It's been a while, but finally J. Spaceman is back with a new record. And what a different sort of record this is. Amazing Grace, the previous Spiritualized outing, was huge affair complete with dozens of musicians, a chorus and a massive, dense sound. Here, Spiritualized is stripped down to just Mr. Spaceman and a few accompanying musicians. While that previous record created a spacious sound, this record is sparse, almost minimalistic. Oh sure, a few of the tunes swell to epic proportions, but just a few. This is a positively restrained record for Mr. Spaceman!
Much has been made about Spaceman's near death experience a few years back. Apparently he had pneumonia really bad, and had to be hospitalized in order to survive. I am sure that this had some effect on him, and this record seems all the more personal because of it, as well as being darker. This is not exactly a happy record. Spaceman's usual themes of God/Jesus and drug use (blended with a love of guns in a way that i can't quite figure out) are here intermingled with the concept of "being on fire". Fire is this albums analogy for both drugs and God, and, i think, pain. I find it interesting that near death brought him to this comparison. It's obvious when you think about it -- isn't Jehovah a Sky/Sun God anyway, and thus lord over fire?
Complicated thematic content aside (and i figure people will be writing dissertations about his work at some point in the future), the songs here are brilliant. While J. Spaceman has never released a record that i have not enjoyed, i now place Songs in A & E firmly in second place on my list of favorites, right after Ladies and Gentlemen, We Are Floating in Space.
On this record, Spaceman does something interesting with the spacing of the tunes. The songs are interspersed with short instrumental interludes called "Harmony", each having a number and a parenthetical notation of what sort of instrument was used, such as "Glockenspiel" or "The Old Man". These make a break in the album whenever the songs get too heavy, and seem to serve to break the album into discrete sections.
At any rate, there is about 51 minutes of music here. Let me go over the tunes.
The first song proper on the album is Sweet Talk, which is an epic soul number. A chorus oohs behind him, as Spaceman leads the band into a huge swirl of sound. This is catchy and epic -- he does this style so well, better, actually, than anyone else since Curtis Mayfield died! A lovely start to the disc.
However, after that glorious high note, Spaceman takes it down a notch with Death Take Your Fiddle, a slow aching ballad of voice stripped of all effects, naked and almost sounding painful. This is accompanied by a looped sample of some deep wheezing (the press blurb on Amazon indicates this is the sound of an artificial lung), making this song seem almost a direct response to his near-death. "Death, take your fiddle / And play a song for me," his voice moans. It's chilling, yet beautiful at the same time. Spaceman has always been interested in American music, and while before he played with gospel, this is the blues in its purest form. Notes are torn from the guitar and twisted out of his voice in a painful process. Yet the result is something really stunning. Seriously, words don't do this justice -- you need to hear it for yourself.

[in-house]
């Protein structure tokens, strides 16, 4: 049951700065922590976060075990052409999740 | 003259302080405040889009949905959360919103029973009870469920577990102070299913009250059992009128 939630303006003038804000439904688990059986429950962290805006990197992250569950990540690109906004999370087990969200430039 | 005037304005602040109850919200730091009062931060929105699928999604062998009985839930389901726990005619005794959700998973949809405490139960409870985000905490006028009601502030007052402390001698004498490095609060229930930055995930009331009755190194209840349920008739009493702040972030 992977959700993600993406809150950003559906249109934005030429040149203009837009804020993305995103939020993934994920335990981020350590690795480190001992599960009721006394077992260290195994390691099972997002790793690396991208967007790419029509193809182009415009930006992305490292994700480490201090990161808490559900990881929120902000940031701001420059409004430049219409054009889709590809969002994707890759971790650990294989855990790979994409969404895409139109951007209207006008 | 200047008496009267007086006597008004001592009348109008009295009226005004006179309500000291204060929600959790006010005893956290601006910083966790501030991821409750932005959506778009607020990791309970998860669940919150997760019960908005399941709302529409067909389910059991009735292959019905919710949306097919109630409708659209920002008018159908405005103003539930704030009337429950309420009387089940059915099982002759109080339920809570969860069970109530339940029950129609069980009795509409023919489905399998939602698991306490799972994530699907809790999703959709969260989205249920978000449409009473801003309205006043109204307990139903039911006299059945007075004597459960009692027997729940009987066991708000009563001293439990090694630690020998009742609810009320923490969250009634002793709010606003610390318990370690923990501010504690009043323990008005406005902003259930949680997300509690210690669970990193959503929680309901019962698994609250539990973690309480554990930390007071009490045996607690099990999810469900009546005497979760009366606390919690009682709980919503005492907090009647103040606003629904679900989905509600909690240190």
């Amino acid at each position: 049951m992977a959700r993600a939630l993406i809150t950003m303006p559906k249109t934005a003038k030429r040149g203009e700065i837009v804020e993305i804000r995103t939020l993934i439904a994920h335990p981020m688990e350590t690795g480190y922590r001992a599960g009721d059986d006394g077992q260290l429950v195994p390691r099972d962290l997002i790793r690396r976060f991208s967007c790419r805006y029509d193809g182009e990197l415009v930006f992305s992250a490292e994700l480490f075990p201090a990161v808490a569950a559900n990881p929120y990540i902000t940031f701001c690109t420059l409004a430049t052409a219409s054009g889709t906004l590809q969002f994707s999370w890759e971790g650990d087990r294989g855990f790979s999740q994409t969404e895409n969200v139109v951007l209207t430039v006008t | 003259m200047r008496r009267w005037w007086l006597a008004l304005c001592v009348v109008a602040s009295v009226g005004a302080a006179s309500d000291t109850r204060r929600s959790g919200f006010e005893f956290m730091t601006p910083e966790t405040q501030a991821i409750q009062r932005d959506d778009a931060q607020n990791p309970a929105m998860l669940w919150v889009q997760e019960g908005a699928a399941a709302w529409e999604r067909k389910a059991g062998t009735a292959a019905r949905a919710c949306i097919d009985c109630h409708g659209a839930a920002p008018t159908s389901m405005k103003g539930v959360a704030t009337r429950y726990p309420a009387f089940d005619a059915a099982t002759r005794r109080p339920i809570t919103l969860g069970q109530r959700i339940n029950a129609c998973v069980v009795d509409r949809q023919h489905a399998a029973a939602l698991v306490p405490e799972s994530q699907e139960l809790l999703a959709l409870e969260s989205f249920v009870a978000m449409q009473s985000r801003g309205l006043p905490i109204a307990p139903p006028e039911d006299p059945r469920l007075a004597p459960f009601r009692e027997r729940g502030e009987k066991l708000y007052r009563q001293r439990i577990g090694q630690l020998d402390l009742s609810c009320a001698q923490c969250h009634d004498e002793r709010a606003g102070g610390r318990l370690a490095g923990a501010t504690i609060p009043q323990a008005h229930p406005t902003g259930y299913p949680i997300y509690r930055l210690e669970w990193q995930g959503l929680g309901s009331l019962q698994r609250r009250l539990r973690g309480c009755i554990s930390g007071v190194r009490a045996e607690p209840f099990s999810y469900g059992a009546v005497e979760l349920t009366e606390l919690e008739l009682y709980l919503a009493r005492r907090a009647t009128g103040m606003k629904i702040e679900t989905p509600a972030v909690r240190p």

And then we get into the fire section of the records, with I Gotta Fire, a distorted, bluesy rocker, and Soul On Fire, another gospel tune with a huge sound. After a brief interlude (Harmony 2 (piano)), we continue with Sitting on Fire. This is a slow, melancholy song. "It's hard to fight when you're losing," he sings, sounding weary. It's a nice song, but heavy.
Too heavy, and Spaceman knows it, so he gives us two rockers next: Yeah Yeah and You Lie You Cheat. These build with strong rhythms, and You Lie You Cheat takes the gospel template that he works with and layers intense distortion on the guitar and keyboards. Itís a powerful song, and really tears along.
Another harmony interlude, and then Spaceman gives us a happy pop song called Baby I'm Just A Fool. Acoustic guitars strum and a marimba chimes. It's a happy song, with a happy melody and a nice pace.
A sad song comes next, the ballad Don't Hold Me Close, where an uncredited female voice echoes Spaceman's slowly sung vocals over ponderous rhythm and droning organ. Another chilling tune. And the down moment does not let up: after another harmony, we have The Waves Crash In, a slow tune with strings backing Spaceman's mournful voice. It's a lovely tune, but not an upbeat number.
In order to keep the heaviness from getting too intense, Spaceman gives us another harmony interlude, then we get the rocking Borrowed Your Gun, which despite building to a decent frenzy, starts slowly and sadly. I don't quite get Spaceman's obsession with firearms, but here it certainly is not a good thing.
One more harmony interlude and the album ends with the long Goodnight Goodnight. This moves at a lullaby's pace and mostly is just Spaceman's voice and slow acoustic guitar. Eventually it includes some mournful strings, but that's it really. The record sort of just fades out slowly that way.
When i go back and listen to it, i realize that it is not the saddest record, but all of the slow, depressing songs are clustered at the end of the record, so it leaves that impression with the listener. Still, it says something for Spaceman's ability to invoke mood that i get such a visceral impression of the record from those last few songs.
Overall, this is an excellent album. I cannot recommend it enough, and it might very well be my favorite of this year. Another win for J. Spaceman. I just hope that i donít have to wait another five years for another record. Then again, if i have to wait for this level of quality, i think i am willing to do so.